The Virginian-Pilot
                             THE VIRGINIAN-PILOT 
              Copyright (c) 1996, Landmark Communications, Inc.

DATE: Saturday, January 13, 1996             TAG: 9601130091
TYPE: Movie Review 
                                             LENGTH: Medium:   68 lines


``EYE FOR AN EYE'' is lifted a bit above mere TV-movie status by the presence of its notably committed leading lady Sally Field, and its over-talented, Oscar-winning director John Schlesinger. They both work hard to try to hide the fact that this is just another vigilante movie.

While it may be ``Death Wishy,'' it is surely not wishy-washy.

The simplistic script, written by the same team who created the successfully exploitative ``Hand That Rocked the Cradle,'' is nothing if not straightforward. It initially displays an unspeakably heinous crime and then sets us up to spend the rest of the movie hoping that the criminal will be punished. It is a movie ploy that never seems to fail - especially in these times in which people are more and more frustrated by the fact they have to live behind bolted doors and are afraid to go out at night.

The opening scene - the set-up to make us writhe with anger - is as disturbing as anything recently on screen. Field, as an upper-class working mother, hears her 17-year-old daughter being raped and murdered while she listens, helplessly, by cellular phone. No one can make a tear more heart-wrenching than Sally Field. Her vulnerability, combined with an inner reserve of perky spunk, is something we never tire of watching.

The other characters get short shrift. Ed Harris is her supportive second husband. Beverly D'Angelo is saddled with the routine role of ``best friend.'' Joe Mantegna plays an unusually inert and level-headed cop who frustrates mom-Sally with his inability to bring the murderer to justice.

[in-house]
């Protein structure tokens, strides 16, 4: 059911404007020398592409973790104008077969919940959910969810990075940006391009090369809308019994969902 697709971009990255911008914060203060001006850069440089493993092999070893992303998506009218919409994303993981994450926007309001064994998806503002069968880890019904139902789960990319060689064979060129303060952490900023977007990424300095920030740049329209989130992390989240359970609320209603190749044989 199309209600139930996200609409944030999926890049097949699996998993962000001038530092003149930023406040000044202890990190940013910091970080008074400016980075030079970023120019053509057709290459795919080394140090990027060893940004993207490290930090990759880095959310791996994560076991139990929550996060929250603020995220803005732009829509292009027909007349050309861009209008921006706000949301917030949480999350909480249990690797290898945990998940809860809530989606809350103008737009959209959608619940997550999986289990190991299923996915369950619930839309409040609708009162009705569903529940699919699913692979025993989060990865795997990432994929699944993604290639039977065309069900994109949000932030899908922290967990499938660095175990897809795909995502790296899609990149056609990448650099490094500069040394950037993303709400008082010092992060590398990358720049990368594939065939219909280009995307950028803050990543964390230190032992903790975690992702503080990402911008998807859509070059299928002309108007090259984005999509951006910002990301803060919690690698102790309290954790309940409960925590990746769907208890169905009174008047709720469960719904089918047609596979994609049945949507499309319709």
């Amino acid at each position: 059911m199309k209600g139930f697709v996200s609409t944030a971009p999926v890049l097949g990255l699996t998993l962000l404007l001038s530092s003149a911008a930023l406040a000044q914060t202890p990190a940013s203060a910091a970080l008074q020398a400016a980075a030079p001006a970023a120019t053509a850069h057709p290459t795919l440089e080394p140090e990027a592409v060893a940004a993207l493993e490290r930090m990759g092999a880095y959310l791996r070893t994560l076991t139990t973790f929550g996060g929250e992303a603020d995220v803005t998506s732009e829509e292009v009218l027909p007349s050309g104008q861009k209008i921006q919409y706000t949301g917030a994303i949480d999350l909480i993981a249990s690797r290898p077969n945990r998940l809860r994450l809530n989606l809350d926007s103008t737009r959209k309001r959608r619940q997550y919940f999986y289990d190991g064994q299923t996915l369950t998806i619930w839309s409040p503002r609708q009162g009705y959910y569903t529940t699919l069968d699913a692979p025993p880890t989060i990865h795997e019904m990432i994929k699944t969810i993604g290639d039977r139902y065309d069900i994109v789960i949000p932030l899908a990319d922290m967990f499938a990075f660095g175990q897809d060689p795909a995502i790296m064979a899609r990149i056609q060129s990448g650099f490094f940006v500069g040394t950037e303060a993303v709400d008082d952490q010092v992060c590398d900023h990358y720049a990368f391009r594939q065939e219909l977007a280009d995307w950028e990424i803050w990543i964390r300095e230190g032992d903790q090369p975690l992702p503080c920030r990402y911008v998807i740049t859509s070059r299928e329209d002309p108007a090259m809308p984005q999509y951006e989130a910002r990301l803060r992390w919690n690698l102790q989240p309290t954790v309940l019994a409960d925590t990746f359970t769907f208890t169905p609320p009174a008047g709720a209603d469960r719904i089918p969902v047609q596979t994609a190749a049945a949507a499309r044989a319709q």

The killer is played with enough menace to make us rise from our seats in indignation. Kiefer Sutherland, complete with tattoos, is the soft-spoken animal who laughs with arrogance when he is released, in spite of overwhelming evidence to the contrary. (The producers deny that they're capitalizing on the O.J. Simpson case, claiming that the movie was in production well before the Simpson verdict. Nonetheless, they will benefit from ticketbuyers who feel some frustration, one way or the other, about the justice system.)

Field intially joins a support group of other parents whose children have been victims of violence. Next, she finds a secret vigilante group which is designed to deliver ``justice.'' Since this crowd is being pursued by the FBI, she takes a gun into her own hand.

The set-up is easy to manipulate. We are merely encouraged to put aside our more civilized instincts and, from the safety of our movie seats, hope that she will blow him away. The movie's ending, though, is particularly weak, sinking to the usual last-minute histronics.

John Schlesinger is one of the finest directors of our movie past, winning the Oscar for the classic ``Midnight Cowboy.'' It is sad that this is all he apparently can find to direct.

``Eye for an Eye'' isn't much, but it is clear that its star and its director worked hard to hide the fact. MEMO: MOVIE REVIEW

``Eye for an Eye''

Cast: Sally Field, Kiefer Sutherland, Ed Harris, Beverly D'Angelo,

Joe Mantegna

Director: John Schlesinger

Screenplay: Amanda Silver and Rick Jaffa

MPAA rating: R (a brutal rape, violent murder)

Mal's rating: two and a half stars

Locations: Cinemark, Regal Cinemas Greenbrier, Chesapeake; Janaf,

Main Gate, Norfolk; Columbus, Kemps River, Lynnhaven Mall, Virginia

Beach. by CNB